WHAT IS MASTERY?
Future mathematical learning is built on solid foundations which do not need to be re-taught. A central component in the NCETM/Maths Hubs programme to develop Mastery Specialists has been discussion of Five Big Ideas, drawn from research evidence, underpinning teaching for mastery.
The essential idea behind mastery is that all children need a deep understanding of the mathematics they are learning so that there is no need for separate catch-up programmes due to some children falling behind. Children who, under other teaching approaches, can often fall a long way behind are better able to keep up with their peers, so that gaps in attainment are narrowed while the attainment of all is raised.
The National Centre of Excellence in Teaching Mathematics (NCETM)
have identified four main principles for teaching a mastery approach:
Representation and structure
For more information on teaching for mastery, including lesson videos and professional development materials, see the NCETM Mastery pages.
You can also see case studies done by the Solent Maths Hub here.
WHAT IS THE TEACHING FOR MASTERY PROGRAMME?
The NCETM and Maths Hub have been running the national Primary Teaching for Mastery Programme since 2015, and more recently secondary schools have also become involved with teaching for mastery.
In the first year, 136 schools from all over England each nominated a teacher to begin training as a Primary Mastery Specialist. The teachers were given a year's intensive training in the principles of teaching for mastery, underpinned by its 'Five Big Ideas' and in professional development leadership. In the following year, they further developed teaching for mastery in their own schools and they shared the approach with neighbouring schools by leading Teaching for Mastery Work Groups.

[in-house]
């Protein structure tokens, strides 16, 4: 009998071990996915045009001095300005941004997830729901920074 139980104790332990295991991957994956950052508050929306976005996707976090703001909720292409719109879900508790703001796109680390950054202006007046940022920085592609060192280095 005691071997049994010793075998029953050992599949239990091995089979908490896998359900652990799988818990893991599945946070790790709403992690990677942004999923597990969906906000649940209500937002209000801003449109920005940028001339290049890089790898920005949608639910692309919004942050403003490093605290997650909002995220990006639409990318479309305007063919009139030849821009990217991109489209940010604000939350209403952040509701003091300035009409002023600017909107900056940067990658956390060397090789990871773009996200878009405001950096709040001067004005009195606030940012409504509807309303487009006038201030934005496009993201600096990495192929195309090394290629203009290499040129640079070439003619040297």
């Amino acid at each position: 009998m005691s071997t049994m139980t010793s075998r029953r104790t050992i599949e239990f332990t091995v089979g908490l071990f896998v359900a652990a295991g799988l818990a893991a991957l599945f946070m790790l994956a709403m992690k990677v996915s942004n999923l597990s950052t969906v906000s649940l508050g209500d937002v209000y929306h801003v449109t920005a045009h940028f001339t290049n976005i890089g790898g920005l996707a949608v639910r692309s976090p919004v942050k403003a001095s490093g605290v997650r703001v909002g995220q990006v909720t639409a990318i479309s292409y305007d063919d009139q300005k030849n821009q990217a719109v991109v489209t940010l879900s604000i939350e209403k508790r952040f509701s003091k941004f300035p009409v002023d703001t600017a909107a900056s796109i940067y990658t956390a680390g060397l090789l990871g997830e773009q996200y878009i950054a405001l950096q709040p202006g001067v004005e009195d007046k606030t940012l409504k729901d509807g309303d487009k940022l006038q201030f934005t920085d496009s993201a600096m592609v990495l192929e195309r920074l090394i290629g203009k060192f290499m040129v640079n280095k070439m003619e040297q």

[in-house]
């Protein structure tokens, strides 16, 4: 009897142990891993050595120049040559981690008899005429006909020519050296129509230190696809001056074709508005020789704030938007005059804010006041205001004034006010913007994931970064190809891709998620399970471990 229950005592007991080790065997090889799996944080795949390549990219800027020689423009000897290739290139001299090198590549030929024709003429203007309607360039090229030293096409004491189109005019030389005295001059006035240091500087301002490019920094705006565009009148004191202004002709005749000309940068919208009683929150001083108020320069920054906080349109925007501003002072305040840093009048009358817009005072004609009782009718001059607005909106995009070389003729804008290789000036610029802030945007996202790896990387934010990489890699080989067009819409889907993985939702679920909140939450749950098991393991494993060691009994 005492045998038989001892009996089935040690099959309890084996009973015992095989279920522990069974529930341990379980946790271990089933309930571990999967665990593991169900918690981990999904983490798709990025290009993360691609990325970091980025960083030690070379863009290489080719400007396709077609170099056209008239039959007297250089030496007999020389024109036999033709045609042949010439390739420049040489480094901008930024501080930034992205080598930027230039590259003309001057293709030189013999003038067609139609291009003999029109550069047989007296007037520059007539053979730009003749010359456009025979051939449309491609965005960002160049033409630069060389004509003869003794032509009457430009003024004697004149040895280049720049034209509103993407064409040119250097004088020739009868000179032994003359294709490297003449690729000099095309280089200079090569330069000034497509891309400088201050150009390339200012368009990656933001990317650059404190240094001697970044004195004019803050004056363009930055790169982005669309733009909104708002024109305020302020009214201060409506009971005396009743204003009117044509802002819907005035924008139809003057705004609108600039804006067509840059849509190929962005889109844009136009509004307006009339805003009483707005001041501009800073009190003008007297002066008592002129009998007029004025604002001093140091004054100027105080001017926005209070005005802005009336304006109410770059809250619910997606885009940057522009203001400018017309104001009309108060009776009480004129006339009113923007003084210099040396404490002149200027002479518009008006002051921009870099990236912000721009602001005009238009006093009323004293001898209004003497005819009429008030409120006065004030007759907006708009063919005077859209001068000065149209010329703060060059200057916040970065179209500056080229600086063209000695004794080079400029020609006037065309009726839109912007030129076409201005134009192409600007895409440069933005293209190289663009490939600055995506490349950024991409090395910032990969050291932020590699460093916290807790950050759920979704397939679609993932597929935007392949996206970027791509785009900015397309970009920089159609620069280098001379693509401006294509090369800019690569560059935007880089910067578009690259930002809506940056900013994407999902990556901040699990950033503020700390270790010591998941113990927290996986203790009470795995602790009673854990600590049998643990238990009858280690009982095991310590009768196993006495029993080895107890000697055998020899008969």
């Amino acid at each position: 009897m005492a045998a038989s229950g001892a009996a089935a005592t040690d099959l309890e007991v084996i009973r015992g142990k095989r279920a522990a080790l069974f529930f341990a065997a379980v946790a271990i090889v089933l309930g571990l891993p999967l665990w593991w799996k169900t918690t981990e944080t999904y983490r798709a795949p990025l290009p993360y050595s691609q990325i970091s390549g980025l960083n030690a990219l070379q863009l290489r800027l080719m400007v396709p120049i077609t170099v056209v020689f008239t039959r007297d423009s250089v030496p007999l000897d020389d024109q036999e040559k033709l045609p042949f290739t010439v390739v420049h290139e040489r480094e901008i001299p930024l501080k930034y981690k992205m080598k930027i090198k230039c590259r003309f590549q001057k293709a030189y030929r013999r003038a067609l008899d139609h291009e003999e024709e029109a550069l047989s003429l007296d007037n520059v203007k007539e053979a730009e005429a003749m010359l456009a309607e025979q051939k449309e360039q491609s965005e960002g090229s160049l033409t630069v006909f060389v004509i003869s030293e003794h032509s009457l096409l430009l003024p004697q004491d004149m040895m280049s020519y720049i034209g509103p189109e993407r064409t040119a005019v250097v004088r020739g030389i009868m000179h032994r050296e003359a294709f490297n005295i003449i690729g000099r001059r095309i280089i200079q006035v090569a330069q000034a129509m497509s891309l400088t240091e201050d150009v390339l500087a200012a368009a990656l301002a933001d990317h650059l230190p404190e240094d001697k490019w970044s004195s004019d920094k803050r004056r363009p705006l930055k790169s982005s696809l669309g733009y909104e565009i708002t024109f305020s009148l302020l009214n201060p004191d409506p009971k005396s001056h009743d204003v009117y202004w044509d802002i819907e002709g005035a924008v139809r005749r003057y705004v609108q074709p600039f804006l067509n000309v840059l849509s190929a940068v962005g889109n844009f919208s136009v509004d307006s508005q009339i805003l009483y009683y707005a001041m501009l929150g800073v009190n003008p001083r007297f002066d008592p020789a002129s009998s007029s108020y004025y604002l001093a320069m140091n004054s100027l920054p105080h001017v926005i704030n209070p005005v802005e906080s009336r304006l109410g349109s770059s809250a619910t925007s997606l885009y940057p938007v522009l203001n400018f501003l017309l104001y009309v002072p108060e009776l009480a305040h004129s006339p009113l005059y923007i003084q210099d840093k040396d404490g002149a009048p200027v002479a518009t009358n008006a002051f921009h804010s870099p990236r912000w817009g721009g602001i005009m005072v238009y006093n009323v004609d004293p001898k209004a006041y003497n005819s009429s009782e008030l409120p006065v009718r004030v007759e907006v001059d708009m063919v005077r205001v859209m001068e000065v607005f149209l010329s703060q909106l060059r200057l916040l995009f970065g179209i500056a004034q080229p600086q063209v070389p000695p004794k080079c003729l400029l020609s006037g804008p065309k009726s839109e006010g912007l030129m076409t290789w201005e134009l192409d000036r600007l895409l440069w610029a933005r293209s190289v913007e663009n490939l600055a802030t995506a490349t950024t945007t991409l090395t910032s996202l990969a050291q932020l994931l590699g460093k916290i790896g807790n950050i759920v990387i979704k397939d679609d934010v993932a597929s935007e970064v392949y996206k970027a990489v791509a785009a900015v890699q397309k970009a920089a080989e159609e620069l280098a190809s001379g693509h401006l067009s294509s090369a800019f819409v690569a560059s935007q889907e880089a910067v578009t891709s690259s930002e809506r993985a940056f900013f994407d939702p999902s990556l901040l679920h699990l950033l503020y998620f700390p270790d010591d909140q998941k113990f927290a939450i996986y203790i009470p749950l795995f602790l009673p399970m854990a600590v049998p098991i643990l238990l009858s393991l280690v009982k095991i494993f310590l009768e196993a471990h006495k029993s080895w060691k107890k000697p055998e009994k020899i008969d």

In each subsequent year, a new cohort of Primary Mastery specialists has been trained, increasing the pool of specialists leading Work Group of local schools. By summer 2019, more than 5,000 schools have participated in the Teaching for Mastery Programme. Hundreds of thousands of children are now benefitting from a changed experience of maths learning at school. The programme is open to all state-funded schools in England.
Secondary Mastery Specialists are now also being trained, and hundreds of secondary schools are starting to develop teaching for mastery approaches, especially at KS3.
HOW CAN SCHOOLS GET INVOLVED WITH TEACHING FOR MASTERY?
Each year, there are opportunities to train as a Mastery Specialist (Primary and Secondary) or to join a Teacher Research Group. We also run the Mastery Readiness Programme (Primary) which supports schools who need a structured approach before joining a Teacher Research Group.
If you re interested in being part of a Teacher Research Group, Training to be a Mastery Specialist or joining the Mastery Readiness Programme (Primary) please contact us on